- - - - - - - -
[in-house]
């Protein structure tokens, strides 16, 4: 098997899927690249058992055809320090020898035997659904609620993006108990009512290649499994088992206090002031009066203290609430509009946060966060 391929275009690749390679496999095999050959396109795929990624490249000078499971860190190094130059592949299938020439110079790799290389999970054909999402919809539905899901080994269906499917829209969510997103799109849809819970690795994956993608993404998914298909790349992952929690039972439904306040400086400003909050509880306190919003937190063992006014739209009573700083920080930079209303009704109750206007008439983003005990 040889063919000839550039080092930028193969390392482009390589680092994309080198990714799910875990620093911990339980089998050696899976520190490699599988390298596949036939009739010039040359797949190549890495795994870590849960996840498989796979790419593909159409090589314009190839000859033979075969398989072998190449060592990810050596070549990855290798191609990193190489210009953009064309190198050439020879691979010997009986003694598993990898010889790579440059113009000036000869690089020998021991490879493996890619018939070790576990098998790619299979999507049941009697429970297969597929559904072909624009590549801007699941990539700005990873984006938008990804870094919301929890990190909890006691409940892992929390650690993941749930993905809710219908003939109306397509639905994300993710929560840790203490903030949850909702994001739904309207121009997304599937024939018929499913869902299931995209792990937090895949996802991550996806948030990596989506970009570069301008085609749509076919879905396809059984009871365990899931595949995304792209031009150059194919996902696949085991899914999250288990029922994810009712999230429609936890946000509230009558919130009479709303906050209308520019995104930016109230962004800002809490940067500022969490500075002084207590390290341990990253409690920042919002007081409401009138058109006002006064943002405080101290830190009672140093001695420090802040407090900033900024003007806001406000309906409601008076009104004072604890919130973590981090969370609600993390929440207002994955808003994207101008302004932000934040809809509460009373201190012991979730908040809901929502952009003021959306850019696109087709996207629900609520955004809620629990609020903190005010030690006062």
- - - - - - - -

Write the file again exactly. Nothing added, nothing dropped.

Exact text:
[in-house]
């Protein structure tokens, strides 16, 4: 098997899927690249058992055809320090020898035997659904609620993006108990009512290649499994088992206090002031009066203290609430509009946060966060 391929275009690749390679496999095999050959396109795929990624490249000078499971860190190094130059592949299938020439110079790799290389999970054909999402919809539905899901080994269906499917829209969510997103799109849809819970690795994956993608993404998914298909790349992952929690039972439904306040400086400003909050509880306190919003937190063992006014739209009573700083920080930079209303009704109750206007008439983003005990 040889063919000839550039080092930028193969390392482009390589680092994309080198990714799910875990620093911990339980089998050696899976520190490699599988390298596949036939009739010039040359797949190549890495795994870590849960996840498989796979790419593909159409090589314009190839000859033979075969398989072998190449060592990810050596070549990855290798191609990193190489210009953009064309190198050439020879691979010997009986003694598993990898010889790579440059113009000036000869690089020998021991490879493996890619018939070790576990098998790619299979999507049941009697429970297969597929559904072909624009590549801007699941990539700005990873984006938008990804870094919301929890990190909890006691409940892992929390650690993941749930993905809710219908003939109306397509639905994300993710929560840790203490903030949850909702994001739904309207121009997304599937024939018929499913869902299931995209792990937090895949996802991550996806948030990596989506970009570069301008085609749509076919879905396809059984009871365990899931595949995304792209031009150059194919996902696949085991899914999250288990029922994810009712999230429609936890946000509230009558919130009479709303906050209308520019995104930016109230962004800002809490940067500022969490500075002084207590390290341990990253409690920042919002007081409401009138058109006002006064943002405080101290830190009672140093001695420090802040407090900033900024003007806001406000309906409601008076009104004072604890919130973590981090969370609600993390929440207002994955808003994207101008302004932000934040809809509460009373201190012991979730908040809901929502952009003021959306850019696109087709996207629900609520955004809620629990609020903190005010030690006062």